One of the very special periods in the music we're still fumblingly calling "Free Jazz" involves its first large-scale flowering, that fertile stretch between 1955 and 1962, or thereabouts. To suggest that the music transitioned from metric to non-metric, or tonal to its supposed opposite, is to impose a partially false duality on many more complex manifestations. Both Paul Dunmall and Mark Sanders live at the most fruitful point of those continua and have done so for many years. Unity, their first duo album, could not have been given a more apt title for those very reasons.
The lovely opening moments on "The Quiet Mind" indicate precisely the erasure of those boundaries which, frankly, never really existed in the first place. Sanders is playing time, swing-time in fact, but it's extraordinarily subtle, just sneaking out through his brushes! The bell-like tone inaugurating the track lends an air of mystery to what is really grounded, though only just, in earth and groove. When he brings other skins and metals into the equation, the new rhythm grows organically out of the first, like the pivot to a perfect modulation. Dunmall's minor-modal tenor comes in at a whisper, but immediately and repeatedly its microtonal inflections point toward other variables, like the blues, which actually foregrounds itself only minutes later. The sounds of the instruments themselves bespeak multiple historical points, suggesting something conjoining romantic ballad and an anticipatory prelude to the roiling "New Thing" explorations of which much of the disc is comprised.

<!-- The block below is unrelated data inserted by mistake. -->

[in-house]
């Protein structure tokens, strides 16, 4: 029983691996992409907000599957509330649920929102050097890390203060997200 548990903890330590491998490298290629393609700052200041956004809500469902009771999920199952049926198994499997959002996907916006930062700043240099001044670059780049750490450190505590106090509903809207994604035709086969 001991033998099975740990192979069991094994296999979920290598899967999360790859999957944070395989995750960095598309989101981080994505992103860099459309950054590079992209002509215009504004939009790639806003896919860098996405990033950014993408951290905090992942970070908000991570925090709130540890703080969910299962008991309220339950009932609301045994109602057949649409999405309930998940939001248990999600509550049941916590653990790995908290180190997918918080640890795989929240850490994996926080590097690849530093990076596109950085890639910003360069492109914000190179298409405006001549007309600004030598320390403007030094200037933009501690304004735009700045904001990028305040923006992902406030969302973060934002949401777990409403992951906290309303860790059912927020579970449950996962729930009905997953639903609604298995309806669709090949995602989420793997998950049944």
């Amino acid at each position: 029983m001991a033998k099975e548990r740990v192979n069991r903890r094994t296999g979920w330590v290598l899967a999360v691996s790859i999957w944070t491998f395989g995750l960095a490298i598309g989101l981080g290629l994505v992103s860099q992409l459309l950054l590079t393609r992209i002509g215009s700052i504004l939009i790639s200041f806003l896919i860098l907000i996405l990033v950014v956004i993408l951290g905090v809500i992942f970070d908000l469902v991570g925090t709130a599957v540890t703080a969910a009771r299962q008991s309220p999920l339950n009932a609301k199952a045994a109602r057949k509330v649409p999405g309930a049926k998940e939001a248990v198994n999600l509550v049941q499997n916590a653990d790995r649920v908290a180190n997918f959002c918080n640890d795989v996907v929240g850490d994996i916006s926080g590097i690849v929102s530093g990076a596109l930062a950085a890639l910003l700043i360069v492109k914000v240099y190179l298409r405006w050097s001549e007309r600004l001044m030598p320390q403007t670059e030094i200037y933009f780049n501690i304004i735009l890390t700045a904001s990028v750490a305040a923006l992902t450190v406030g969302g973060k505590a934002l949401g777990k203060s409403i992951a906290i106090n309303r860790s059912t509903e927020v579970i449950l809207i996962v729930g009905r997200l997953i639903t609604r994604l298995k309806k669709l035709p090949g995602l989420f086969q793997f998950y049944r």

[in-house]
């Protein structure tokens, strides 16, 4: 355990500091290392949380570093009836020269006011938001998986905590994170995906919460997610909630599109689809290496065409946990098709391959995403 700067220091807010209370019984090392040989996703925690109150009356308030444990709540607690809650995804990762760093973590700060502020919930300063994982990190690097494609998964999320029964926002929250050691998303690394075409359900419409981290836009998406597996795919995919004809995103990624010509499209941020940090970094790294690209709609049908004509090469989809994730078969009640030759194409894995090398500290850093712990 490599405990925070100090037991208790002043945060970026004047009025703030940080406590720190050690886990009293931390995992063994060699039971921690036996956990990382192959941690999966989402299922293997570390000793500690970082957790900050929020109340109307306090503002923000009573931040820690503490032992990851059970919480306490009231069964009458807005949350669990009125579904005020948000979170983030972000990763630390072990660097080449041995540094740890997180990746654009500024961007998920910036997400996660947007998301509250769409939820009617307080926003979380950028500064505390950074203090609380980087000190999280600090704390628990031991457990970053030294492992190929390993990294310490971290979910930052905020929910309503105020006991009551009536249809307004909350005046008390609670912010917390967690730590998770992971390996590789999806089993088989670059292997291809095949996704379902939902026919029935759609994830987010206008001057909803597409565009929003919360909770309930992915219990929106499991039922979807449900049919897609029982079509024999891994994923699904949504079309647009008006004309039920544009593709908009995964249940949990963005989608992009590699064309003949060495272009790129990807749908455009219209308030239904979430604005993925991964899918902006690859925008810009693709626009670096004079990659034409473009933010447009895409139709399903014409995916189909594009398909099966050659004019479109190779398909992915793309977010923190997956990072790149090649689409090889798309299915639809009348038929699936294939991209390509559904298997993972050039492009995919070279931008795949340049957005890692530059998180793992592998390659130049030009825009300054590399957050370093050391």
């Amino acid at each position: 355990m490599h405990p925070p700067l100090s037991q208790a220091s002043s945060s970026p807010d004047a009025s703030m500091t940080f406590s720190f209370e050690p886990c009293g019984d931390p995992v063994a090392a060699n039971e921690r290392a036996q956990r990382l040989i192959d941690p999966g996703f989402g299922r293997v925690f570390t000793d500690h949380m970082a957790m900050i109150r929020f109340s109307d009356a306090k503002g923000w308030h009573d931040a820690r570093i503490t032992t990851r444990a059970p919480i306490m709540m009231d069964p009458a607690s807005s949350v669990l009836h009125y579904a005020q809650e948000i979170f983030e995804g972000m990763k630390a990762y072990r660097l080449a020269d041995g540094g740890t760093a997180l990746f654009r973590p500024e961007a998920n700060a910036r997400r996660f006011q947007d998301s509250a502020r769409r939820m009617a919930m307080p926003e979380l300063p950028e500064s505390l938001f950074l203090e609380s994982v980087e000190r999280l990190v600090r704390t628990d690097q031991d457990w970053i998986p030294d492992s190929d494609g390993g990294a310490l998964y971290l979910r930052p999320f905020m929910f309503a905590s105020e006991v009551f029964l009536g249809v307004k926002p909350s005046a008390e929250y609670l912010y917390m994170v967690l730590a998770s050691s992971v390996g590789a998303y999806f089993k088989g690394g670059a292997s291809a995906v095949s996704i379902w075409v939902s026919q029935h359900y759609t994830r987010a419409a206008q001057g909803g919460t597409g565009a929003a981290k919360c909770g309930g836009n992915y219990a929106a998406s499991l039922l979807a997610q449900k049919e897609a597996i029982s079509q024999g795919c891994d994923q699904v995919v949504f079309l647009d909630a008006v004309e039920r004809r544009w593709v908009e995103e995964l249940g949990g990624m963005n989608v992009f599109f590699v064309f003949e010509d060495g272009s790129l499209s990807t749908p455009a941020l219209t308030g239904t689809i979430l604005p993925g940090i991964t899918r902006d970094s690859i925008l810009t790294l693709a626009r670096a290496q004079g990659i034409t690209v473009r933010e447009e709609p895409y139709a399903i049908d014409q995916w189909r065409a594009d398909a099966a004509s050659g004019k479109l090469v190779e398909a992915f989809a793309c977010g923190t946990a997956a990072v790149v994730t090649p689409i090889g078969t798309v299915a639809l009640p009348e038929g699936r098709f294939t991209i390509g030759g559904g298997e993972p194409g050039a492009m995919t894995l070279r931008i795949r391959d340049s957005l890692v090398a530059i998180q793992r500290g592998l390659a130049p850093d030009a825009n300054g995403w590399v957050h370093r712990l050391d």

Maybe it's all about implication, an art of which both musicians are masters. Even to suggest that Sanders slides in and out of time is to impose false constructs on what is clearly a playing style built on subtlety. Hear his melodic and polyrhythmic interplay on the duo's homage to Henry Grimes, one of those pioneering masters so integral to the early 1960s music and its various iterations. I well remember Dunmall and Andrew Cyrille performing with Grimes during a Vision Festival, an astonishing concert all around, and this is a more than fitting tribute. Listen at around 2:45 to hear the arpeggios in motivic development that have been a mainstay of Dunmall's aesthetic for more than four decades. His approach to tonality is innovative, inclusive and expertly delineated, possibly an inheritance from Coltrane or Sam Rivers but which he makes his own at those points where every phrase and line converge. Here, he is playing C-melody saxophone, but his alto and usual tenor inhabit similar territory. His sound on alto is as colorful, as timbrally rich, as the kit Sanders has assembled for the occasion. The have fashioned a duo album of stunning power, extraordinary depth and, above all, a beauty equaling or surpassing anything else in their respective discographies.
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